Review needs of gig workers at top of department’s list
PUTRAJAYA: Specific legislation for gig economy workers and helping the government achieve a new target for highly skilled workers will be on the Human Resources Ministry’s to-do list.
His Minister Datuk Seri M. Saravanan said the ministry was concerned about the needs and welfare of some four million Malaysians working in the gig economy.
The figure is a big jump from the pre-Covid-19 pandemic days, when there were some 500,000 workers.
With the increase in numbers, the ministry, through the Social Security Organization (Socso), introduced a special social security scheme to provide protection for the self-employed.
“We are concerned about the needs of gig workers.
“We will consider whether there is a need to develop legislation specifically to oversee and protect workers in the gig economy,” he said in his Workers’ Day message yesterday.
Saravanan said the job market today is no longer limited to the employer market, adding that “now it is about the employee market.”
“Employees now have the choice of finding employment in other sectors, and the labor economy offers higher incomes based on their skills,” he said.
Saravanan said that to help increase the percentage of skilled workers to 35% by 2030, his ministry will play its part to ensure the successful implementation of the national Technical and Vocational Training and Education (TVET) programme.
On the monthly minimum wage of RM1,500 which came into effect yesterday, the minister said the decision to increase the amount was to encourage greater participation in the local job market, and the minimum wage could help to attract more job seekers.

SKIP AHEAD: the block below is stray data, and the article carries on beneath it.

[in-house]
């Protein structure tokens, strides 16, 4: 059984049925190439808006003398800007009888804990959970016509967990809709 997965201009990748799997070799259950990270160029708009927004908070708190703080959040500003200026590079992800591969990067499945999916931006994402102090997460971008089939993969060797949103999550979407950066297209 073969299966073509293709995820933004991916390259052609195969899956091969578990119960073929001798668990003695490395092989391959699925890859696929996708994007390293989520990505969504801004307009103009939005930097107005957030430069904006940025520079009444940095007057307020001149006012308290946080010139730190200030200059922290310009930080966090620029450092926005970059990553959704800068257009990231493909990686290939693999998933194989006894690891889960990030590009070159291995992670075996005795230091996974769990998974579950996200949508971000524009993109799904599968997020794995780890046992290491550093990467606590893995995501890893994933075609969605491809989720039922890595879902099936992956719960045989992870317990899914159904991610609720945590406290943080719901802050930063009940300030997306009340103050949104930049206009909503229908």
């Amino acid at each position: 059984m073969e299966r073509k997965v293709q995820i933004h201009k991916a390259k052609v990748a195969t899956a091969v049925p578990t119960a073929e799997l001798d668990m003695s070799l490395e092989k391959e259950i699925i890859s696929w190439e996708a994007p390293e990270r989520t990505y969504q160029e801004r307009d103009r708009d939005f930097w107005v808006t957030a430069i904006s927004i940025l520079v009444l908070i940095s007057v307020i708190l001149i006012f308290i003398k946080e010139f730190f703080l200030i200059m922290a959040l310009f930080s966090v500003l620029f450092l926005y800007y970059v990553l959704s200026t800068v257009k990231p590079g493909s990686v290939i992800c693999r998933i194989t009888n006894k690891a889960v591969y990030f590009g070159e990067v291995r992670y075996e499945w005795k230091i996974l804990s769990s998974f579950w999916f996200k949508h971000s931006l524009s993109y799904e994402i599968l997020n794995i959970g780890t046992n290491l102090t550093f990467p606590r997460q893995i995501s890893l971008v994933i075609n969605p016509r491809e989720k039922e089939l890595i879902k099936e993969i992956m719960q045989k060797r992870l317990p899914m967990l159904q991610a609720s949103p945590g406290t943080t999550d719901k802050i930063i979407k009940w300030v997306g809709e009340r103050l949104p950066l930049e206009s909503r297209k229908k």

“The decision to increase the minimum wage is made after careful study and review with the participation of stakeholders and parties,” he said.
Prime Minister Datuk Seri Ismail Sabri Yaakob announced in March the establishment of the new minimum wage for the country this year.
Saravanan said his ministry had also worked with the International Labor Organization (ILO) to launch a national action plan on forced labor 2021-2025.
“This action plan is our commitment to ensure that the issue of forced labor is collectively and effectively addressed in order to protect Malaysia’s image and reputation,” he said.
In March, Malaysia ratified ILO Protocol 29, also known as the 2014 Protocol to the Forced Labor Convention, 1930.
Issues of forced labor and the treatment of workers, especially foreign workers, have placed the country in a difficult situation, especially in the annual report on human trafficking.
Saravanan said the ministry is committed to ensuring the welfare and welfare of the workers, which he described as “the pulse and the pillar of nation building”.
“I would like to express my deepest gratitude to all workers in Malaysia for their sacrifices, commitment and contribution to economic recovery.
“As Minister of Human Resources, I am committed to ensuring that your rights as workers are always protected.